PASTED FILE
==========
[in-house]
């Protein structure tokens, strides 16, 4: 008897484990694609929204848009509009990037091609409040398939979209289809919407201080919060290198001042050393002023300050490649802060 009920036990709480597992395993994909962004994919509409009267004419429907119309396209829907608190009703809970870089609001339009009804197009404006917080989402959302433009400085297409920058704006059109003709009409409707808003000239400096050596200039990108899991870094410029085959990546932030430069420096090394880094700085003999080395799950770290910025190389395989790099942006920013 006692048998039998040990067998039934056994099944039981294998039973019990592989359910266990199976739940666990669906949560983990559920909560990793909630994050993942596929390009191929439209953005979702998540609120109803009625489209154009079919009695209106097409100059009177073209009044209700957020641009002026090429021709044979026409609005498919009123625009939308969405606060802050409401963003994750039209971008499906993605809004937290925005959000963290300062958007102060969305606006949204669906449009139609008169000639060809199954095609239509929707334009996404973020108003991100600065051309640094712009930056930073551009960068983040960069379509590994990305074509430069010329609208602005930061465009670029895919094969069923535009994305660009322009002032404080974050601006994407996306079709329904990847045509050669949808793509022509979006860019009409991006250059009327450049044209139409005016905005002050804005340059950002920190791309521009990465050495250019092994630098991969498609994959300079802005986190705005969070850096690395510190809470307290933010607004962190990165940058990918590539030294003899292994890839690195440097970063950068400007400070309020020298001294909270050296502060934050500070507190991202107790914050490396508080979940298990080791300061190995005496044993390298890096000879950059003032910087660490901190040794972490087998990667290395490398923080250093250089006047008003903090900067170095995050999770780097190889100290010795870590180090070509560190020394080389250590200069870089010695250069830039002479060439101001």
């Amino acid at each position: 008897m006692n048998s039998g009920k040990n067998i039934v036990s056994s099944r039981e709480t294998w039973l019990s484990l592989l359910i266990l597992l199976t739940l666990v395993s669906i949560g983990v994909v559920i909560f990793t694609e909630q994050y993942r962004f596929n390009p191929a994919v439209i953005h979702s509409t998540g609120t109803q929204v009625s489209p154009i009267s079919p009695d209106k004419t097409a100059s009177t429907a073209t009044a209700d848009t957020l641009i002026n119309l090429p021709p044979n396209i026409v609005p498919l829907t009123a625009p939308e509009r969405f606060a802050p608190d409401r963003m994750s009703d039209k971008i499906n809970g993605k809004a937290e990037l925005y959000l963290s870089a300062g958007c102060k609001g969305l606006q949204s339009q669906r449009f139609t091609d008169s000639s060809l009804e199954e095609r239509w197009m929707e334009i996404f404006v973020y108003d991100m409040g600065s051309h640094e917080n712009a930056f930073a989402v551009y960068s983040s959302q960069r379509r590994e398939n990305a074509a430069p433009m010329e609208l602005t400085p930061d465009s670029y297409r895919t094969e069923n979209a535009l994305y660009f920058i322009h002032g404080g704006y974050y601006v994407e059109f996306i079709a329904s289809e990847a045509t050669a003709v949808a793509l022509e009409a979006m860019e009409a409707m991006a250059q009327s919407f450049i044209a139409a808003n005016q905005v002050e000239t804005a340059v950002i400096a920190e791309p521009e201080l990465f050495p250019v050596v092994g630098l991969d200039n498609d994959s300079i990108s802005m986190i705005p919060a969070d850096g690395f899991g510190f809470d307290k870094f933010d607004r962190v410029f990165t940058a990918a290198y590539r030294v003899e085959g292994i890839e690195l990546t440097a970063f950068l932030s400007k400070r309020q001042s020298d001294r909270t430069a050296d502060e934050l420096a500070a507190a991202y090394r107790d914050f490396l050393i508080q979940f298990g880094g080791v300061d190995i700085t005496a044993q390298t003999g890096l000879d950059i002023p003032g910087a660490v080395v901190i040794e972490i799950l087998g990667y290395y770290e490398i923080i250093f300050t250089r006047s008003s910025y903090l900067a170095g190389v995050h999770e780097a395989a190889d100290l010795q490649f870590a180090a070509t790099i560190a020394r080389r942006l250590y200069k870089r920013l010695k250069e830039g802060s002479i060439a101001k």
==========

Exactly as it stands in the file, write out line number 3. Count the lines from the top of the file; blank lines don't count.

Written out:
């Amino acid at each position: 008897m006692n048998s039998g009920k040990n067998i039934v036990s056994s099944r039981e709480t294998w039973l019990s484990l592989l359910i266990l597992l199976t739940l666990v395993s669906i949560g983990v994909v559920i909560f990793t694609e909630q994050y993942r962004f596929n390009p191929a994919v439209i953005h979702s509409t998540g609120t109803q929204v009625s489209p154009i009267s079919p009695d209106k004419t097409a100059s009177t429907a073209t009044a209700d848009t957020l641009i002026n119309l090429p021709p044979n396209i026409v609005p498919l829907t009123a625009p939308e509009r969405f606060a802050p608190d409401r963003m994750s009703d039209k971008i499906n809970g993605k809004a937290e990037l925005y959000l963290s870089a300062g958007c102060k609001g969305l606006q949204s339009q669906r449009f139609t091609d008169s000639s060809l009804e199954e095609r239509w197009m929707e334009i996404f404006v973020y108003d991100m409040g600065s051309h640094e917080n712009a930056f930073a989402v551009y960068s983040s959302q960069r379509r590994e398939n990305a074509a430069p433009m010329e609208l602005t400085p930061d465009s670029y297409r895919t094969e069923n979209a535009l994305y660009f920058i322009h002032g404080g704006y974050y601006v994407e059109f996306i079709a329904s289809e990847a045509t050669a003709v949808a793509l022509e009409a979006m860019e009409a409707m991006a250059q009327s919407f450049i044209a139409a808003n005016q905005v002050e000239t804005a340059v950002i400096a920190e791309p521009e201080l990465f050495p250019v050596v092994g630098l991969d200039n498609d994959s300079i990108s802005m986190i705005p919060a969070d850096g690395f899991g510190f809470d307290k870094f933010d607004r962190v410029f990165t940058a990918a290198y590539r030294v003899e085959g292994i890839e690195l990546t440097a970063f950068l932030s400007k400070r309020q001042s020298d001294r909270t430069a050296d502060e934050l420096a500070a507190a991202y090394r107790d914050f490396l050393i508080q979940f298990g880094g080791v300061d190995i700085t005496a044993q390298t003999g890096l000879d950059i002023p003032g910087a660490v080395v901190i040794e972490i799950l087998g990667y290395y770290e490398i923080i250093f300050t250089r006047s008003s910025y903090l900067a170095g190389v995050h999770e780097a395989a190889d100290l010795q490649f870590a180090a070509t790099i560190a020394r080389r942006l250590y200069k870089r920013l010695k250069e830039g802060s002479i060439a101001k």